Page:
You may not stop to think about your trash after it makes its way to the trash can, but what exactly happens next?
In 2017, the District of Washington reported that the Department of Public Works (DPW) collected nearly 800,000 tons of solid waste per year- but surprisingly, that doesn’t account for all of the cities trash!
Waste Management in the District
The DPW is responsible for collecting residential waste and recycling for 105,000 single-family homes and buildings housing less than 3 housing units; multi-family and commercial buildings receive waste management services from private waste and recycling companies.
Waste reduction programs like the Department of Parks and Recreation and the Department of Energy and Environment employ collection teams for public spaces in the hopes to develop a zero-waste plan that attends to divert 80% of the districts solid waste to reuse, recycle, compost, or anaerobically digest.
How does the city plan to achieve this goal? By educated its residents! Let’s take a look at Washington D.C.’s waste measurements to understand what your trash looks like and where it is likely headed.
City-Wide Waste Estimates
According to the 2015-2016 Solid Waste Diversion Progress Report, the fate of Washington D.C. waste is grouped into 4 categories:
Generally, once the DPW or private collections takes your trash, it is transferred two one of three stations:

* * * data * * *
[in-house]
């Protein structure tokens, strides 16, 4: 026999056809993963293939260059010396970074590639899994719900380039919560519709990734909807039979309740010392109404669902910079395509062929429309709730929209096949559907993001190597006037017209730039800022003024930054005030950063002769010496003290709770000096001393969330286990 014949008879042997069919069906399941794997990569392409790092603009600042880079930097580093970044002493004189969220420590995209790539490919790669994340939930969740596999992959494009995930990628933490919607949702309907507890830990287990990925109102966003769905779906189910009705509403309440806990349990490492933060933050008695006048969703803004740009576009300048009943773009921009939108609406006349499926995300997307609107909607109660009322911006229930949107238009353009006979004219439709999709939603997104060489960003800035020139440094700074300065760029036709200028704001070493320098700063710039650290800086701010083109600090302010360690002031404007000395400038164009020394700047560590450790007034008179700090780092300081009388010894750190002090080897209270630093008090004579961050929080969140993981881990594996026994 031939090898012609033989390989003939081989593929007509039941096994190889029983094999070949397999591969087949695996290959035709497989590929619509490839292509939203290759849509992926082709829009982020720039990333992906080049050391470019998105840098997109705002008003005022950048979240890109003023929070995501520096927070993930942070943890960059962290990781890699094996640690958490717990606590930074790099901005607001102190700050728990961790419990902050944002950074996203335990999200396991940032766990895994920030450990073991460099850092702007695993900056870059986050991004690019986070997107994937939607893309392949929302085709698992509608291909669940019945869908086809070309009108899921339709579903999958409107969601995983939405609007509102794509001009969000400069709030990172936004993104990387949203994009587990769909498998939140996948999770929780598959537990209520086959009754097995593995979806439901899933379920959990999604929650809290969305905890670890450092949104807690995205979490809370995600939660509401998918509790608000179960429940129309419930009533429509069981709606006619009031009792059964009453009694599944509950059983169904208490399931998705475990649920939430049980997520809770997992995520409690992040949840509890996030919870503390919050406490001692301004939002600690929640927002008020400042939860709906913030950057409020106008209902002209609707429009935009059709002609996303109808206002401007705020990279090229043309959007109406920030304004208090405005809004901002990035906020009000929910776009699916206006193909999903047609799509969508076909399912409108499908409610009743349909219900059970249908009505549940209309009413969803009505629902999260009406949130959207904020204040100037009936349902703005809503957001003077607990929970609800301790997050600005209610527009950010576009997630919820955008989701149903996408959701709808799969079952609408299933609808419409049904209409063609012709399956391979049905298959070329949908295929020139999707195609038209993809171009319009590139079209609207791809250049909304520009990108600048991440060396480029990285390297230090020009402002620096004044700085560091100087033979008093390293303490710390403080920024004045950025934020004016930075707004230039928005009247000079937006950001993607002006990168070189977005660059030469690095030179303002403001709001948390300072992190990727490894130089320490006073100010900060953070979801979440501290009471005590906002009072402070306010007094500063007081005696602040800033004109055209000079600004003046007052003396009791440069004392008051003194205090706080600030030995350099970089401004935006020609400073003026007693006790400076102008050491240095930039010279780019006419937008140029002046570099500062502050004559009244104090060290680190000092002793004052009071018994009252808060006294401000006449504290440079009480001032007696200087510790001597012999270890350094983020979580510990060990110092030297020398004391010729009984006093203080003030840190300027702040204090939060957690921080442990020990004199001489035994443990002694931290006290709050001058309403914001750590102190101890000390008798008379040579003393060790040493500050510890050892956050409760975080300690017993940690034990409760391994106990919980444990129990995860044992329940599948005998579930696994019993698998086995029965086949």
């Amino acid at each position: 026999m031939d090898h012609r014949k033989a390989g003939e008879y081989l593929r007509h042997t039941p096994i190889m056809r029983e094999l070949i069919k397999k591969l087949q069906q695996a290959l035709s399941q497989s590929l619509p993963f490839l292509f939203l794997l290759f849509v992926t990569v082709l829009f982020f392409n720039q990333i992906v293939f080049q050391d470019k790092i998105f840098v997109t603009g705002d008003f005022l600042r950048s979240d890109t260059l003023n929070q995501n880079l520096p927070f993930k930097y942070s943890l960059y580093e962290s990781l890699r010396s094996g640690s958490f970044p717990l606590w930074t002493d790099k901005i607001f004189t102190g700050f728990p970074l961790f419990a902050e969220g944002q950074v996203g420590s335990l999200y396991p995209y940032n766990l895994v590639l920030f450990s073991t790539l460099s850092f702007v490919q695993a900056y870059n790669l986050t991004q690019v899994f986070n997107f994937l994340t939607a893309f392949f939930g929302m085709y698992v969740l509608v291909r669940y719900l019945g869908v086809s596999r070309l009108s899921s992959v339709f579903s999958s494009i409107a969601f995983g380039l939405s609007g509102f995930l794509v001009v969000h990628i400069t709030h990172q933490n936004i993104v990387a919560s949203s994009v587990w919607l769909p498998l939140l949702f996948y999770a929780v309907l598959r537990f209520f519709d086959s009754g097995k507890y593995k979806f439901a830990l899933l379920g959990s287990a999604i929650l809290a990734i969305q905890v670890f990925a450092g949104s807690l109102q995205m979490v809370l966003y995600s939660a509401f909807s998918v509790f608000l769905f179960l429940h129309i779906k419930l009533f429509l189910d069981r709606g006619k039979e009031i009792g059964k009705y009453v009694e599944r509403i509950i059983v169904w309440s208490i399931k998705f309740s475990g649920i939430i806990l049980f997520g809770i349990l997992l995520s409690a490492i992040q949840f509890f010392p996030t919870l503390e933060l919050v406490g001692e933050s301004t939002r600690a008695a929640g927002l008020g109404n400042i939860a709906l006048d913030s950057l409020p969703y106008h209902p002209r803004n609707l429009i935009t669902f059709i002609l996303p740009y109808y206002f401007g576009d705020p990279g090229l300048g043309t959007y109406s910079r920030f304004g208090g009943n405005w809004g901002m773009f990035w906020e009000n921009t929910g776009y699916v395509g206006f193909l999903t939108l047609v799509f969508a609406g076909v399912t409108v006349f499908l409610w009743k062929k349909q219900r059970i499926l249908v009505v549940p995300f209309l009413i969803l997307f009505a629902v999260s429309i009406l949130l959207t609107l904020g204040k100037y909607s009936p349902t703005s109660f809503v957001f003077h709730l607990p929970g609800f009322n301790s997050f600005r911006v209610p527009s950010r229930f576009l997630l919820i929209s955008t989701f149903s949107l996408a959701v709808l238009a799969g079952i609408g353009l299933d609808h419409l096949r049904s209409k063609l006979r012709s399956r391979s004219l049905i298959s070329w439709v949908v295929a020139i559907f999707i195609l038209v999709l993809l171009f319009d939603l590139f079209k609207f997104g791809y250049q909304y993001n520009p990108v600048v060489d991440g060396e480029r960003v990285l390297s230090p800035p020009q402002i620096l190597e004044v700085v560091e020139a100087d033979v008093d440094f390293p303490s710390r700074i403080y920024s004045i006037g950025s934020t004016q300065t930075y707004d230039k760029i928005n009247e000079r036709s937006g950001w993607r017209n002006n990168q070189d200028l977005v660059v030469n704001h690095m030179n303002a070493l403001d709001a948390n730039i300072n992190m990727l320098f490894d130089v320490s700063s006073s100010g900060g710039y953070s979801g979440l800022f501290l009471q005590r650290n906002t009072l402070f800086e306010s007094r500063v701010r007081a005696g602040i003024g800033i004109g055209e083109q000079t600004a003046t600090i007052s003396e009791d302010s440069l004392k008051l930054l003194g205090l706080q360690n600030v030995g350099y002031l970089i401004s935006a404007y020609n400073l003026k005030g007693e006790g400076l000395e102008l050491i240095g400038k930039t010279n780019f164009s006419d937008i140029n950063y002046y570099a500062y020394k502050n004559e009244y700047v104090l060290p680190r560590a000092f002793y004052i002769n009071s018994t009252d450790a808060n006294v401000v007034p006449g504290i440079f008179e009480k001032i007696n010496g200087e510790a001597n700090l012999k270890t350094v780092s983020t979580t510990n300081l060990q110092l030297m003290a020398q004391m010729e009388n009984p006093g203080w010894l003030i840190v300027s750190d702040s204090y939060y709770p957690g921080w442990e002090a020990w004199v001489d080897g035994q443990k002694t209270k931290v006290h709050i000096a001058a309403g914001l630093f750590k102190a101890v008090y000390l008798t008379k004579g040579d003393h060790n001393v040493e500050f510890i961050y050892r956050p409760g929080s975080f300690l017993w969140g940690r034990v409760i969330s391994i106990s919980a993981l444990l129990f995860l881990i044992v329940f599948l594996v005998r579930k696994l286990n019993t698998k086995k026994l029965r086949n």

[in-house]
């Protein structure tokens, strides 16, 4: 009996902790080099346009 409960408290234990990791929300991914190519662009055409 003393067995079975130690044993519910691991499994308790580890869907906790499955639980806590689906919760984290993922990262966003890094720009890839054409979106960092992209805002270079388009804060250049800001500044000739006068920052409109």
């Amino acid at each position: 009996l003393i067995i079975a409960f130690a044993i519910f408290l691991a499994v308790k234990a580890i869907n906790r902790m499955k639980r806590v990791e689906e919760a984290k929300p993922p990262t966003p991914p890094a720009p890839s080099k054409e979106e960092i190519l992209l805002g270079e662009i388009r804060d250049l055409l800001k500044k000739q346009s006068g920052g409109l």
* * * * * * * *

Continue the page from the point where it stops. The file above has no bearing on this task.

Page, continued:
Ft. Totten Transfer Station houses roughly two-thirds of the district’s waste and offers a drop-off program that is open to residents to dispose of e-waste and hazardous household items.
Benning Road Transfer Station receives about one-third of the city’s waste with waste guidelines similar to Ft. Totten.
Covanta Fairfax Waste-to-Energy is a final disposal site outside of the city in Fairfax, VA . Covanta is considered one of the largest waste facilities in the country and processes more than 3,000 tons of municipal solid waste per day for Washington, D.C. suburbs.
The city continues to try to decrease the amount of landfill and disposal facilities waste with its 80% zero waste initiative; however, the program still has a long way to go. Learn more about the district’s sustainability plans.
You may also be interested to check out our other post, about what happens to garbage in the Philadelphia region.